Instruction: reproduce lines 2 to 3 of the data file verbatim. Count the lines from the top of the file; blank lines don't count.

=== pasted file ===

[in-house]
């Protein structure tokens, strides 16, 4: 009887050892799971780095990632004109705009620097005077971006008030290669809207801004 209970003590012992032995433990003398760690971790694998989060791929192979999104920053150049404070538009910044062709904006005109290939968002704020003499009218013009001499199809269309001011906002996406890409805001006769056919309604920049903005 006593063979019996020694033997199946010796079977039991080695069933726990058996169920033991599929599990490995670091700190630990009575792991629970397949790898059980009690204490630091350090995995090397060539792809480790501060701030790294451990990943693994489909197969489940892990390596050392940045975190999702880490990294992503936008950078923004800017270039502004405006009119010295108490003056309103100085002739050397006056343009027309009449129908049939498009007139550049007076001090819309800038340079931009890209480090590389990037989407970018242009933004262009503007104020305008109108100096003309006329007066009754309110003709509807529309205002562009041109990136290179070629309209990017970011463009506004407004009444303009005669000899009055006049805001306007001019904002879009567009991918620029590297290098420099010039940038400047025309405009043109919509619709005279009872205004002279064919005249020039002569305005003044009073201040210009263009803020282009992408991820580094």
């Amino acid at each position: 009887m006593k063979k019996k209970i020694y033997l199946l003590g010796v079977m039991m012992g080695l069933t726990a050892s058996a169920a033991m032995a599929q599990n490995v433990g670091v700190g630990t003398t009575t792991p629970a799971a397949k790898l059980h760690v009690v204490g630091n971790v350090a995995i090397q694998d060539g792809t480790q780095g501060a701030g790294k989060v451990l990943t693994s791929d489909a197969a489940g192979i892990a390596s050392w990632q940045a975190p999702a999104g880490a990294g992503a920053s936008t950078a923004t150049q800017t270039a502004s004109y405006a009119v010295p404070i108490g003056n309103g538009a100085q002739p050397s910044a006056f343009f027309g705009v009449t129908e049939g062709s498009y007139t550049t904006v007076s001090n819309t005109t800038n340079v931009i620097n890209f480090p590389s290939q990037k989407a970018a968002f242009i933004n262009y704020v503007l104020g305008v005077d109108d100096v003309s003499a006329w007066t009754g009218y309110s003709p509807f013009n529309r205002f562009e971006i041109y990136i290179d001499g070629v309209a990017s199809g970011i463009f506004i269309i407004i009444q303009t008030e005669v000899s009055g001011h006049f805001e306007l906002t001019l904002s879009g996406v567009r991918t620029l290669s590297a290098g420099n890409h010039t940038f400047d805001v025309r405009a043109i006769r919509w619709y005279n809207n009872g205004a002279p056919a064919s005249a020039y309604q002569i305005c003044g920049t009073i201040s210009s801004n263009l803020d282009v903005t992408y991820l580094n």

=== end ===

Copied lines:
């Protein structure tokens, strides 16, 4: 009887050892799971780095990632004109705009620097005077971006008030290669809207801004 209970003590012992032995433990003398760690971790694998989060791929192979999104920053150049404070538009910044062709904006005109290939968002704020003499009218013009001499199809269309001011906002996406890409805001006769056919309604920049903005 006593063979019996020694033997199946010796079977039991080695069933726990058996169920033991599929599990490995670091700190630990009575792991629970397949790898059980009690204490630091350090995995090397060539792809480790501060701030790294451990990943693994489909197969489940892990390596050392940045975190999702880490990294992503936008950078923004800017270039502004405006009119010295108490003056309103100085002739050397006056343009027309009449129908049939498009007139550049007076001090819309800038340079931009890209480090590389990037989407970018242009933004262009503007104020305008109108100096003309006329007066009754309110003709509807529309205002562009041109990136290179070629309209990017970011463009506004407004009444303009005669000899009055006049805001306007001019904002879009567009991918620029590297290098420099010039940038400047025309405009043109919509619709005279009872205004002279064919005249020039002569305005003044009073201040210009263009803020282009992408991820580094």
């Amino acid at each position: 009887m006593k063979k019996k209970i020694y033997l199946l003590g010796v079977m039991m012992g080695l069933t726990a050892s058996a169920a033991m032995a599929q599990n490995v433990g670091v700190g630990t003398t009575t792991p629970a799971a397949k790898l059980h760690v009690v204490g630091n971790v350090a995995i090397q694998d060539g792809t480790q780095g501060a701030g790294k989060v451990l990943t693994s791929d489909a197969a489940g192979i892990a390596s050392w990632q940045a975190p999702a999104g880490a990294g992503a920053s936008t950078a923004t150049q800017t270039a502004s004109y405006a009119v010295p404070i108490g003056n309103g538009a100085q002739p050397s910044a006056f343009f027309g705009v009449t129908e049939g062709s498009y007139t550049t904006v007076s001090n819309t005109t800038n340079v931009i620097n890209f480090p590389s290939q990037k989407a970018a968002f242009i933004n262009y704020v503007l104020g305008v005077d109108d100096v003309s003499a006329w007066t009754g009218y309110s003709p509807f013009n529309r205002f562009e971006i041109y990136i290179d001499g070629v309209a990017s199809g970011i463009f506004i269309i407004i009444q303009t008030e005669v000899s009055g001011h006049f805001e306007l906002t001019l904002s879009g996406v567009r991918t620029l290669s590297a290098g420099n890409h010039t940038f400047d805001v025309r405009a043109i006769r919509w619709y005279n809207n009872g205004a002279p056919a064919s005249a020039y309604q002569i305005c003044g920049t009073i201040s210009s801004n263009l803020d282009v903005t992408y991820l580094n």